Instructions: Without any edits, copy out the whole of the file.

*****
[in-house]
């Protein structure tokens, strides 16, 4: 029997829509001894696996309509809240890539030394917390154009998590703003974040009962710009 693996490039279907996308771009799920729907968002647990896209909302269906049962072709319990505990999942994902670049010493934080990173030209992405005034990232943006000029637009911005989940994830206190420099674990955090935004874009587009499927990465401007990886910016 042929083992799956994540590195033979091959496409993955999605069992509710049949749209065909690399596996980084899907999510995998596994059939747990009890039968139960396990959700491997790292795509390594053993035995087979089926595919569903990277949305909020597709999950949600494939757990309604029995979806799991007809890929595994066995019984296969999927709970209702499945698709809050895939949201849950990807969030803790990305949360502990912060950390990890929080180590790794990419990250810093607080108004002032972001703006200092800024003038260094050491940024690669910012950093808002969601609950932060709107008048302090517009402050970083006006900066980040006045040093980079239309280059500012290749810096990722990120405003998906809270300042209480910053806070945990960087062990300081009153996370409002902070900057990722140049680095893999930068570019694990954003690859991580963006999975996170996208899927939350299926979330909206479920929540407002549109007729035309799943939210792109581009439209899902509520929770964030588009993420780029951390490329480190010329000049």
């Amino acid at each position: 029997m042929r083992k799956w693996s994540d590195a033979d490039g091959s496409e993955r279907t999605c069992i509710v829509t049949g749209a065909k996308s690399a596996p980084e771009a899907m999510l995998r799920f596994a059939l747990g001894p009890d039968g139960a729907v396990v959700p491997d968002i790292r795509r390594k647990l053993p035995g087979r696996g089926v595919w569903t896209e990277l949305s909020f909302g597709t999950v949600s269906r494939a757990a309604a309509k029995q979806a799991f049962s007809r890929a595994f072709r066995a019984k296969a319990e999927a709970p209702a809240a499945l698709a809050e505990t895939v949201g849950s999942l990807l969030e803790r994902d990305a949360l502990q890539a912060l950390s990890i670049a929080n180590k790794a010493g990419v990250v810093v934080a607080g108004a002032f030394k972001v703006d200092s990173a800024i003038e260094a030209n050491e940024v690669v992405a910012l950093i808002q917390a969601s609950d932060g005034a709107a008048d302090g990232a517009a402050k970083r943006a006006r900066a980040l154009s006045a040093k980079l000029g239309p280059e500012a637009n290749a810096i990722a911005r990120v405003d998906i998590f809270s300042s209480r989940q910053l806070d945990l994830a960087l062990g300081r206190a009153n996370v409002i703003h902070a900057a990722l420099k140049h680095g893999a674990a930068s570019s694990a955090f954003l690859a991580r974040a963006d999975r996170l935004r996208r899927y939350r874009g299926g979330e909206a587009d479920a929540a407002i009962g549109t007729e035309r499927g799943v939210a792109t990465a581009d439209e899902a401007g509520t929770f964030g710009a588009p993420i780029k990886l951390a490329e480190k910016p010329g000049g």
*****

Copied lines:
[in-house]
């Protein structure tokens, strides 16, 4: 029997829509001894696996309509809240890539030394917390154009998590703003974040009962710009 693996490039279907996308771009799920729907968002647990896209909302269906049962072709319990505990999942994902670049010493934080990173030209992405005034990232943006000029637009911005989940994830206190420099674990955090935004874009587009499927990465401007990886910016 042929083992799956994540590195033979091959496409993955999605069992509710049949749209065909690399596996980084899907999510995998596994059939747990009890039968139960396990959700491997790292795509390594053993035995087979089926595919569903990277949305909020597709999950949600494939757990309604029995979806799991007809890929595994066995019984296969999927709970209702499945698709809050895939949201849950990807969030803790990305949360502990912060950390990890929080180590790794990419990250810093607080108004002032972001703006200092800024003038260094050491940024690669910012950093808002969601609950932060709107008048302090517009402050970083006006900066980040006045040093980079239309280059500012290749810096990722990120405003998906809270300042209480910053806070945990960087062990300081009153996370409002902070900057990722140049680095893999930068570019694990954003690859991580963006999975996170996208899927939350299926979330909206479920929540407002549109007729035309799943939210792109581009439209899902509520929770964030588009993420780029951390490329480190010329000049």
């Amino acid at each position: 029997m042929r083992k799956w693996s994540d590195a033979d490039g091959s496409e993955r279907t999605c069992i509710v829509t049949g749209a065909k996308s690399a596996p980084e771009a899907m999510l995998r799920f596994a059939l747990g001894p009890d039968g139960a729907v396990v959700p491997d968002i790292r795509r390594k647990l053993p035995g087979r696996g089926v595919w569903t896209e990277l949305s909020f909302g597709t999950v949600s269906r494939a757990a309604a309509k029995q979806a799991f049962s007809r890929a595994f072709r066995a019984k296969a319990e999927a709970p209702a809240a499945l698709a809050e505990t895939v949201g849950s999942l990807l969030e803790r994902d990305a949360l502990q890539a912060l950390s990890i670049a929080n180590k790794a010493g990419v990250v810093v934080a607080g108004a002032f030394k972001v703006d200092s990173a800024i003038e260094a030209n050491e940024v690669v992405a910012l950093i808002q917390a969601s609950d932060g005034a709107a008048d302090g990232a517009a402050k970083r943006a006006r900066a980040l154009s006045a040093k980079l000029g239309p280059e500012a637009n290749a810096i990722a911005r990120v405003d998906i998590f809270s300042s209480r989940q910053l806070d945990l994830a960087l062990g300081r206190a009153n996370v409002i703003h902070a900057a990722l420099k140049h680095g893999a674990a930068s570019s694990a955090f954003l690859a991580r974040a963006d999975r996170l935004r996208r899927y939350r874009g299926g979330e909206a587009d479920a929540a407002i009962g549109t007729e035309r499927g799943v939210a792109t990465a581009d439209e899902a401007g509520t929770f964030g710009a588009p993420i780029k990886l951390a490329e480190k910016p010329g000049g």